Bioinformatics analysis has demonstrated that BtCPR is a transmembrane protein. It contains conservative binding domains (FAD, FMN, and NADPH) and has a molecular weight (MW) of 76.73 kDa. The highest levels of BtCPR occur in the head tissue and in the adult male whitefly. The sensitivity of BtCPR to imidacloprid is significantly increased when it is inhibited [153]. Furthermore, there is no cross-resistance between imidacloprid and pyrazine in N. lugens. In N. lugens, two P450s, namely, CYP6AY1 and CYP6ER1, can effectively metabolize imidacloprid and cause resistance in N. lugens [154]. In the Chinese lizard (Eremias argus), aldehyde oxidase (AOX) and CYP2C9 are key enzymes in in nitro reduction, and CYP3A4 controls the hydroxylation and desaturation processes [50].
The R81T mutant, derived from Myzus persicae and aphid cotton, is a mutant of the nicotinic acetylcholine receptor (acetyl) β1 subunit and a is key determinant of the binding of neonicotinic insecticides to nAChR. The R81T mutation has high resistance to imidacloprid, and has different effects on cyano-nitrosubstituted neonicotinoids and sulfoniloxalic acid [140]. In vitro, AOX metabolizes many exogenous pesticides, and both it and cytochrome P450 (CYP) metabolize imidacloprid. However, in New Zealand rabbits, the AOX metabolic pathway plays a more important lethal role in the systemic toxicity of imidacloprid [31]. All of the possible pathways of imidacloprid biodegradation are comprehensively collected here. The degradation mechanism of imidacloprid in living organisms has been preliminarily studied and the enzymes involved in the degradation pathway include Cytochrome P450, cytosolic AOX, and Enamidase [131,155]. There are three main biological degradation pathways of imidacloprid, namely, hydroxylation of the imidazolidine ring, reduction of the nitro group, and loss of the nitro group, as shown in Figure 4. In the first pathway, imidacloprid is formed into olefin imidacloprid by hydroxylation and dehydration reactions. Cytochrome P450 is a key family of enzymes in the imidacloprid hydroxylation pathway, and some isoenzymes are selective for imidacloprid catalysis [156]. In the second pathway, imidacloprid is gradually reduced to nitrosoguanidine and aminoguanidine, in which AOX plays a very important role [155]. In the third pathway, imidacloprid is suspected to lose the nitro group directly, but the related enzyme has not yet been isolated and identified. The same metabolites, namely, 6-chloronicotinic acid and 6-hydroxynicotinic acid, are produced in all three pathways. Interestingly, 6-hydroxynicotinic acid also has three different metabolic pathways under the action of its corresponding enzyme, producing 2,6-dihydroxynicotinic acid, 2,5-dihydroxy pyridine, and 2-formyl glutarate, respectively. By the end, the products of all three pathways are eventually mineralized. However, the molecular mechanisms of imidacloprid degradation still need more exploration and further improvement.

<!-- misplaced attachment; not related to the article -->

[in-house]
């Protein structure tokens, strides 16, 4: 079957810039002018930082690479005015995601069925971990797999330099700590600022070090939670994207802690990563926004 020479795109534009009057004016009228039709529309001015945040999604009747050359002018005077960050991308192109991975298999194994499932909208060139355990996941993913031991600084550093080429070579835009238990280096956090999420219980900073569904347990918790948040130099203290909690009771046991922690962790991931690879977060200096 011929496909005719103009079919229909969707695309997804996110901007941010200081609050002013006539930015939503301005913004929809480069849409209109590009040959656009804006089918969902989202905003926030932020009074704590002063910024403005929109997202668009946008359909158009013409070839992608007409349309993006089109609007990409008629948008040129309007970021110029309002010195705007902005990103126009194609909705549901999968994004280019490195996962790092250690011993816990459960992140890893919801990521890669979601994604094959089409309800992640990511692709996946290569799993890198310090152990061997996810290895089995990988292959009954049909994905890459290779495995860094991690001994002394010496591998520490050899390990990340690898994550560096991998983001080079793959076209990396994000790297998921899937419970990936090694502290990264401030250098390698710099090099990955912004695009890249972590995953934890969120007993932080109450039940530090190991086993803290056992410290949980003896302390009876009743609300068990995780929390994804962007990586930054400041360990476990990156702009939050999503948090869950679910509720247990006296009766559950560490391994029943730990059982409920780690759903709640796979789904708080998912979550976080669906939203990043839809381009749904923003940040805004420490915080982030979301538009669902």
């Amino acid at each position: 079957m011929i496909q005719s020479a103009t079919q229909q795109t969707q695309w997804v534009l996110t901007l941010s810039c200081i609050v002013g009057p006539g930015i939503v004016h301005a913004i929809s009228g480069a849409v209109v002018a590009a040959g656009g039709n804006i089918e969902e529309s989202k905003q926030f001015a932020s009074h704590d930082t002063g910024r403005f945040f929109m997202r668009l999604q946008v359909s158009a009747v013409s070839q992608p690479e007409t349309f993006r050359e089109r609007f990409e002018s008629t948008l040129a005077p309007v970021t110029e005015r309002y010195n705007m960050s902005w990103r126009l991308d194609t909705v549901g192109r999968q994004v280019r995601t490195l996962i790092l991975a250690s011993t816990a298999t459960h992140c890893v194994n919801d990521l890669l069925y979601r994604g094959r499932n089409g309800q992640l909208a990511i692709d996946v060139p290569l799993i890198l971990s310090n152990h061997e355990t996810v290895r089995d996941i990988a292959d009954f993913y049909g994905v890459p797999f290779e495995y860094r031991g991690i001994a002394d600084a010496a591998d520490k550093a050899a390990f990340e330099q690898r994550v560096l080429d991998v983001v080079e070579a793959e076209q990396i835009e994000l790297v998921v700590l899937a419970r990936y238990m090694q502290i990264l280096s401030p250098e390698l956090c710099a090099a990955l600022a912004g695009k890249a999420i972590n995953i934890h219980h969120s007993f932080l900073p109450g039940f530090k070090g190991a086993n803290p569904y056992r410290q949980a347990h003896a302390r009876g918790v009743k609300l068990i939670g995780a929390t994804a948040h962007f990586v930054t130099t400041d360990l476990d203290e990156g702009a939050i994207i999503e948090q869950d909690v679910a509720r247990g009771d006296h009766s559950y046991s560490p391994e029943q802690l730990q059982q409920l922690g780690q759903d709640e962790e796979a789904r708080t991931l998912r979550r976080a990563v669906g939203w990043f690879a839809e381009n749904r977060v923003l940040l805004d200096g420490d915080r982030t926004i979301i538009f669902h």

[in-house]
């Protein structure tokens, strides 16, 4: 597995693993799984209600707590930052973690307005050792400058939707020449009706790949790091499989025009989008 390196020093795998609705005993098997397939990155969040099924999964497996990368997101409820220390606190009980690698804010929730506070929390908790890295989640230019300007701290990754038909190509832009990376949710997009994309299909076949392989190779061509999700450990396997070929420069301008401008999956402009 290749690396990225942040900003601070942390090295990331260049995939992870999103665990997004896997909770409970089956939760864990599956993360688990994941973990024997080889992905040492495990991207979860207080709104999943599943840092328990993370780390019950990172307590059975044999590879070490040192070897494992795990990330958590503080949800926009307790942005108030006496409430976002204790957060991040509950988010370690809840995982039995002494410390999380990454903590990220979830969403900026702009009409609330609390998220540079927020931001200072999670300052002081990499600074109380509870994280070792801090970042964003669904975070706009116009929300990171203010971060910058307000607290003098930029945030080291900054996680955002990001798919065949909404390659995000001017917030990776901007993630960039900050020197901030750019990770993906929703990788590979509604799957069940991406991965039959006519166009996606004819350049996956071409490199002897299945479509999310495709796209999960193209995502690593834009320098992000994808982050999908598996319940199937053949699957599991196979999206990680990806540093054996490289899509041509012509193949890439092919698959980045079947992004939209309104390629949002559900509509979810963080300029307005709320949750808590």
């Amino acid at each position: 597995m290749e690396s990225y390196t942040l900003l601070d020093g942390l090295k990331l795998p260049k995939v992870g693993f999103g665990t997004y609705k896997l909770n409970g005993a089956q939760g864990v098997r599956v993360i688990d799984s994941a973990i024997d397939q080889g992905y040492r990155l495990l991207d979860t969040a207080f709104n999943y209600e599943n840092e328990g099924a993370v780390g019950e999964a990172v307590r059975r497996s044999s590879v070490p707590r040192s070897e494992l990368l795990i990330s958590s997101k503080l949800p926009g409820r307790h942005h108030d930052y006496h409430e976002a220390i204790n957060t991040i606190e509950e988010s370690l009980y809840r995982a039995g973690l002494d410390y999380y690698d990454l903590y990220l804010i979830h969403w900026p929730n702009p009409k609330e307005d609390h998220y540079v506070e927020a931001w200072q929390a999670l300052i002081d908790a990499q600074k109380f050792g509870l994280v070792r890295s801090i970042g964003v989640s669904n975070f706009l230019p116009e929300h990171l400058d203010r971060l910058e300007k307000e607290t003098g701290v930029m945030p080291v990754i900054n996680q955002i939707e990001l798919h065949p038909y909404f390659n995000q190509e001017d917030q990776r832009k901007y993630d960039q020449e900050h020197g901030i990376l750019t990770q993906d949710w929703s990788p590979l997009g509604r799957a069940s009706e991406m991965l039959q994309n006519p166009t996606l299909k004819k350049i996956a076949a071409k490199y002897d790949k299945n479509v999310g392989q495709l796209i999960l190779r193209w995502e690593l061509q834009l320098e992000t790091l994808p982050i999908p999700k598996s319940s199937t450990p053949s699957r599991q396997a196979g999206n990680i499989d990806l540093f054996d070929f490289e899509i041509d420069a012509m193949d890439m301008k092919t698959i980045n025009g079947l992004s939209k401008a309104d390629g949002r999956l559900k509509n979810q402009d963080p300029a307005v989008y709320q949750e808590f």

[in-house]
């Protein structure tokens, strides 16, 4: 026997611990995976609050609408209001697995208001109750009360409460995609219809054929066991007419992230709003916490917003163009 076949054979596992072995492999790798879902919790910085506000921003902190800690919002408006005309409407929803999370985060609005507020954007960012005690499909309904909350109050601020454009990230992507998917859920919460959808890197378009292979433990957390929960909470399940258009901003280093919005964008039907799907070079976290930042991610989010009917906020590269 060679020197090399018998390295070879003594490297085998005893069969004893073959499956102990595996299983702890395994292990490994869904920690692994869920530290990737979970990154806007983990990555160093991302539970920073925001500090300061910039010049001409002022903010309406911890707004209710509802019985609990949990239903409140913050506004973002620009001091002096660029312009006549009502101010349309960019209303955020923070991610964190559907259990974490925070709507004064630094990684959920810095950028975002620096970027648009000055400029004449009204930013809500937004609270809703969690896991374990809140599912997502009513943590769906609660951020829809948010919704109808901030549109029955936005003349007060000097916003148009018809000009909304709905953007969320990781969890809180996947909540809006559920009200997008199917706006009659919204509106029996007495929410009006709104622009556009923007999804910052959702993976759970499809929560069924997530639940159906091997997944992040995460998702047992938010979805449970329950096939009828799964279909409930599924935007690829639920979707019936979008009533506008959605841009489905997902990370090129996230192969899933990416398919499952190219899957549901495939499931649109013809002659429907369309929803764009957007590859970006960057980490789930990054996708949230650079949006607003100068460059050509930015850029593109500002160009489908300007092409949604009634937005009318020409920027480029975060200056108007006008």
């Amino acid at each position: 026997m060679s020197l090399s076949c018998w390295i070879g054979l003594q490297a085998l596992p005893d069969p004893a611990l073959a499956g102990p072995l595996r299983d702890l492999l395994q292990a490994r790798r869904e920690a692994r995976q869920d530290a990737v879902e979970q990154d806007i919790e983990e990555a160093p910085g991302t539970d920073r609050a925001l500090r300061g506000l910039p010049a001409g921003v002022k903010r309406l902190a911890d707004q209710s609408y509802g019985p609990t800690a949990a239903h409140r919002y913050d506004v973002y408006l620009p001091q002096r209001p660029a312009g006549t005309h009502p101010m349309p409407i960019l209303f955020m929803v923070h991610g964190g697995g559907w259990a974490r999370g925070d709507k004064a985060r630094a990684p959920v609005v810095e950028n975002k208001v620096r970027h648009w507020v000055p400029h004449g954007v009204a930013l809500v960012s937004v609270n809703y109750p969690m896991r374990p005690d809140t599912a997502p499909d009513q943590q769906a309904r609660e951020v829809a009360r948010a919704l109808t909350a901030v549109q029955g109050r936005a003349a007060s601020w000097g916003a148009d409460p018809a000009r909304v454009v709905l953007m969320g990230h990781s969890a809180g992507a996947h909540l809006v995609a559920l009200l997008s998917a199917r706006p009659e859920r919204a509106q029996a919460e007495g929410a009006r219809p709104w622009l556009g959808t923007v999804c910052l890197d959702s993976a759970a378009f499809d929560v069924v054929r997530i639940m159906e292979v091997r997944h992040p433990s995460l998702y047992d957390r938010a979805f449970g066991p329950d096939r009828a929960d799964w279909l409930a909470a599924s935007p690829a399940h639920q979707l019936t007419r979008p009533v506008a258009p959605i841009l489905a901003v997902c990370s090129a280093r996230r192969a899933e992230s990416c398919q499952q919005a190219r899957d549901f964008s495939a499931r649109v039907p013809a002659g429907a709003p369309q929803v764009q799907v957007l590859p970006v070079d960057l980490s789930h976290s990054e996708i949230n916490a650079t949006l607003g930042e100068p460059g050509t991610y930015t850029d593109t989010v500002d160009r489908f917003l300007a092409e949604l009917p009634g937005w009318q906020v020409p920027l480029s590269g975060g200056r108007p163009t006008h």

4. Conclusions and Future Prospects